(…) we believe many credit circulating activities could be actually “joint efforts” by banks and NBFIs to pursue higher returns through financial leverage. Such activities often took place in regulatory vacuum areas where none of the financial supervisors alone could exert effective supervisions. In this sense, the fact that this problem has grown so rapidly over the past two years or so also exposes the deficiency of current financial regulatory framework in China.
The credit boom within the financial sector is more alarming than the leverage problem in the equity market in 2015. The deleveraging of the equity market did not cause a significant macro impact, as the leverage was more related to brokers rather than banks. The credit boom we discuss in this report is about the banks themselves. The aggressive behavior of some smaller banks in China should cause macro concerns.
This is akin to a huge sandwich composed of layers of known and unknown risks piled haphazardly on top of each other and loosely framed by slices of various regulators oblivious to each others and served by inexperienced and clueless chefs to blind and anosmic investors.
China is a good enough reason why we should not be paying 18x for equities. China caused the boom in commodities and is now causing the bust. Its significant slowdown is impacting every economy and its opacity is blinding central bankers. Clearly, the risk is that China slows much more than current expectations of 6.5% GDP growth. A March 2016 IMF paper investigates empirically how shocks to GDP in China are transmitted internationally and the spillover effects of a materialization of domestic financial sector risks.
Overall, China’ size and its centrality to global value chains mean that any economic slowdown in China will entail global spillovers, especially through trade channels. These trade effects are both direct (reduced bilateral imports by China from its trade partners) and indirect (impact on commodity prices and third-market effects as China is one of the main trading partners (top ten) for over 100 economies that account for about 80 percent of world GDP).
Overall, the results show that following a permanent 1% negative Chinese GDP shock, global growth reduces by 0:23% in the short run. There is also evidence for a short-run fall in both global inflation and short-term interest rates (…).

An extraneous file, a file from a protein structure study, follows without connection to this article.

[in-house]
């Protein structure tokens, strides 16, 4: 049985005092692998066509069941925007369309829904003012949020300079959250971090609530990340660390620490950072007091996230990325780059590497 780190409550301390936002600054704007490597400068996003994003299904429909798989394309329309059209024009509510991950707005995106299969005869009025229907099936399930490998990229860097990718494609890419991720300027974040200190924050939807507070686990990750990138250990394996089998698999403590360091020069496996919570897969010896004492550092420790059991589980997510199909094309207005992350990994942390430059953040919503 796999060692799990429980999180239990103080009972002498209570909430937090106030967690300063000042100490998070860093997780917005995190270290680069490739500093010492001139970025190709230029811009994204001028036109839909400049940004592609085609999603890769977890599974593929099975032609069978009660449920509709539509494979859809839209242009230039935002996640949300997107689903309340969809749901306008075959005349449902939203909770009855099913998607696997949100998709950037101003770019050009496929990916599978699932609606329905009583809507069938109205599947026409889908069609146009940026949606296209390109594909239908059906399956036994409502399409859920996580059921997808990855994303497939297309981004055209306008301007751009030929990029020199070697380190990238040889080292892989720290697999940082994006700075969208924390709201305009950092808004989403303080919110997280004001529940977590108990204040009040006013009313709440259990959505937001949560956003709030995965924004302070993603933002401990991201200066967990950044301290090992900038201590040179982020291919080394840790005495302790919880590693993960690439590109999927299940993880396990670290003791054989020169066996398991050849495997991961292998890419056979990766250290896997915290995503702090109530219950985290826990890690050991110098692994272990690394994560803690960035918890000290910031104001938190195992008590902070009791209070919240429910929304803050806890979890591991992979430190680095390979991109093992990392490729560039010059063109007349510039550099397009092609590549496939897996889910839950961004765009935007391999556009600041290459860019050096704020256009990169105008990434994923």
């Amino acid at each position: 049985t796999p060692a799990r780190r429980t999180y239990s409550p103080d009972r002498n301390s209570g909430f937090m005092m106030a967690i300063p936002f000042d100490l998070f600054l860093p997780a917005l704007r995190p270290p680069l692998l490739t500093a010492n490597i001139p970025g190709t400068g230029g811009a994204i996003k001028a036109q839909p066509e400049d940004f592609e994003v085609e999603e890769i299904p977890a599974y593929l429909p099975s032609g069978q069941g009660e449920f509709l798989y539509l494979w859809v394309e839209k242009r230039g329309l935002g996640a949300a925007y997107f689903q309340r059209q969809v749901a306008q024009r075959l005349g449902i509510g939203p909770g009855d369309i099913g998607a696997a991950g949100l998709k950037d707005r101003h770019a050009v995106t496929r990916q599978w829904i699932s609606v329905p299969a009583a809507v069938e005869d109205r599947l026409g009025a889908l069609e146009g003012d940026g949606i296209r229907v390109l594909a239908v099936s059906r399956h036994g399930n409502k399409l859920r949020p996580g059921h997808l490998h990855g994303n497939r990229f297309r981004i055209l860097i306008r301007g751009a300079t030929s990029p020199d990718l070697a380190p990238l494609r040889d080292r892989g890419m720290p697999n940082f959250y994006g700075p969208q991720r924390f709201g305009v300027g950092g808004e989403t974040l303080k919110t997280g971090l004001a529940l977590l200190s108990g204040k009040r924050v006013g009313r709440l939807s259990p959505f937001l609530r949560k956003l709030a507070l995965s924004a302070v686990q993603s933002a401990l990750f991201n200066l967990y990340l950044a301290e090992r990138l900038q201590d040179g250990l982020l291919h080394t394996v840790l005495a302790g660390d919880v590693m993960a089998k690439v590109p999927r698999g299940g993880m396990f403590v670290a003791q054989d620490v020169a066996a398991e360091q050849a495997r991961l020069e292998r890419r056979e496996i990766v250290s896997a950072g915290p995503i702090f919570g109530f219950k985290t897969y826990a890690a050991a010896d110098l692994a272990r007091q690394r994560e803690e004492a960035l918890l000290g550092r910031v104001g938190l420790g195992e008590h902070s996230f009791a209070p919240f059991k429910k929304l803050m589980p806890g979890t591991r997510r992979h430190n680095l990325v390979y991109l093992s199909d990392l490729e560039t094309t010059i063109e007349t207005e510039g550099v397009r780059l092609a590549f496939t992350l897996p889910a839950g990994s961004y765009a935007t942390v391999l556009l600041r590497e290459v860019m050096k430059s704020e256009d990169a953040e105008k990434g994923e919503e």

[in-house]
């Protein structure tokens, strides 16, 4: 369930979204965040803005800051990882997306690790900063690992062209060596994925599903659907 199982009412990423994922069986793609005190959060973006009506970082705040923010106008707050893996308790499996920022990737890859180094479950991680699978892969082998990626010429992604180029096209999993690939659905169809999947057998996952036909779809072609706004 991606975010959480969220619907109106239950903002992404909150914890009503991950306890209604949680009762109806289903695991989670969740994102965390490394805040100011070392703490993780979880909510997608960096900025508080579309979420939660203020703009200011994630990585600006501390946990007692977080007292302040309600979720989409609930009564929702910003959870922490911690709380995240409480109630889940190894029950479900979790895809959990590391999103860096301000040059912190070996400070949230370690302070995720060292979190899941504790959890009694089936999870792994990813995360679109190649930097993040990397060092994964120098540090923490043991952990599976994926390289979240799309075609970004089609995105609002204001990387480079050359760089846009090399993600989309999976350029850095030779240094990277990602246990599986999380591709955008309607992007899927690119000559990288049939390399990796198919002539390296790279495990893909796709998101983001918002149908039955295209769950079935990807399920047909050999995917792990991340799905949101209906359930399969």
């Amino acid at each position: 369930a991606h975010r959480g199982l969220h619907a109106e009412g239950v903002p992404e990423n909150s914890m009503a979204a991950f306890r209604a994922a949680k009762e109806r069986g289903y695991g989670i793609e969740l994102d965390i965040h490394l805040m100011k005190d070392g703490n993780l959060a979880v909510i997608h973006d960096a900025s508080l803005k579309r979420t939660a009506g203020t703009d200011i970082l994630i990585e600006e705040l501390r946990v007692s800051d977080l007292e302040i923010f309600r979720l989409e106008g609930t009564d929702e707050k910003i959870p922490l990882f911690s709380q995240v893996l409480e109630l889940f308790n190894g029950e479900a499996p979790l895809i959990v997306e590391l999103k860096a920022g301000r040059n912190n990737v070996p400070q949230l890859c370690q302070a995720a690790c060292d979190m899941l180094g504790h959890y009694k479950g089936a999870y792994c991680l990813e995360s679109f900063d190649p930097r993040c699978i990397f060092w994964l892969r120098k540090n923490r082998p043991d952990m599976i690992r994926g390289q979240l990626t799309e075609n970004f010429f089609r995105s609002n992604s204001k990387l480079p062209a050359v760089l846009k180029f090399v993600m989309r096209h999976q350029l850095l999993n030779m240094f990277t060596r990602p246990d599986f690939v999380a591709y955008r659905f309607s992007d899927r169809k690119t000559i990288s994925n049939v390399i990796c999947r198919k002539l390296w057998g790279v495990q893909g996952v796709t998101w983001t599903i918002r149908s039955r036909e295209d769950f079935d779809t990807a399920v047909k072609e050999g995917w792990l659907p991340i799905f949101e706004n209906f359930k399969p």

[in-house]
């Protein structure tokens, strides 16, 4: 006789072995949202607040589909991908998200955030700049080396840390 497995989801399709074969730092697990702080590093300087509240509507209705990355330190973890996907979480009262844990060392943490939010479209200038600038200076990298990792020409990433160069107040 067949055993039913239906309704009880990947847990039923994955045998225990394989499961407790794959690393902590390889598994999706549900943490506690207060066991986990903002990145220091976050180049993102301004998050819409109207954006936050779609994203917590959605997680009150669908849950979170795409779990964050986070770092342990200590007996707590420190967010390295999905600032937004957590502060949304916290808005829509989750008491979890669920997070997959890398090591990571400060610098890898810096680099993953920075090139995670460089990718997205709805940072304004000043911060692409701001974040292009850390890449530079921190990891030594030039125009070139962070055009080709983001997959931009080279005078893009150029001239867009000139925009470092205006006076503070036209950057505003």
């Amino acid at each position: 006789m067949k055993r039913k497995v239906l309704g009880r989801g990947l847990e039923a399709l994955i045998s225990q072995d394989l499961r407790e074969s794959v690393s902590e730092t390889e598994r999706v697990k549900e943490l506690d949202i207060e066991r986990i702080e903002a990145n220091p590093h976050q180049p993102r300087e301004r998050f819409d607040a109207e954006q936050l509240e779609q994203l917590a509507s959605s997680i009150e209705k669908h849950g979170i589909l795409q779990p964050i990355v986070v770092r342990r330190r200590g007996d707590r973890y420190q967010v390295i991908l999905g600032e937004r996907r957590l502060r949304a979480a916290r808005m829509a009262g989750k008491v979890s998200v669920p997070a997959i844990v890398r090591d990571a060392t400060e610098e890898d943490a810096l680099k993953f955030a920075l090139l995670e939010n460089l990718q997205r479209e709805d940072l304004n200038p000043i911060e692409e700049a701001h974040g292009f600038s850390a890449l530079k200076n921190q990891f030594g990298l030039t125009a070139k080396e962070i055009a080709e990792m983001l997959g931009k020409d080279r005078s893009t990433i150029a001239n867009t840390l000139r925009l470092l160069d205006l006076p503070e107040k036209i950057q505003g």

(…) one standard deviation shock to the financial stress index (FSIt) translates into a short-run lower overall economic growth globally. Specifically, our estimates suggest that world output falls on average by 0:29% below the pre-shock level in the first four quarters after the surge in global financial market volatility, with this effect being statistically significant. Not surprisingly we also observe that this shock causes oil prices to fall (-6:5%) and it has a negative short-run effect on global equity prices (-3:7%) and long-term interest rates (-0:03%), reflecting increased risk aversion (the numbers in the brackets correspond to the peak effects in the first quarter). Moreover, a widening of the output gap and lower commodity prices likely moderate global inflation slightly.
It was one thing to experiment with “controlled capitalism” during the acceleration phase. Everybody benefitted from China’s emergence as an economic force. It remains to be seen whether the Party can steer this behemoth during the slowdown phase, especially given the known excess capacity and the known and unknown financial excesses.
When equity valuations are on the high side like is the case now, there are two levels of risks to consider: the basic fundamental earnings risk and the valuation (P/E) risk. In the U.S., the earnings risk comes from very slow revenue growth rates coupled with accelerating labor costs (see MARGIN CALL NO MARGINAL RISK). Until there is relief on one of these two factors, the earnings risk will remain high. The valuation risk is more dangerous because stretched P/Es can drop precipitously from anything that spooks investors.
Pity Mrs. Yellen and her fellow FOMC members. Not only do they have to live with the “uncertain” U.S. economy, they also feel they must contain anything else that might cause a market correction, including
- uncertain China, the elephant in the room which nobody can really size up;
- uncertain OPEC, assuming it still exists;
- uncertain Eurozone after June 23;
- uncertain Japan with its Abenomics experiment;
- uncertain currencies which nobody really understand;
- uncertain U.S. politics, with or without Trump.
Uncertainty is especially undesirable when valuations are elevated. Or is it the other way around?
I’m not certain!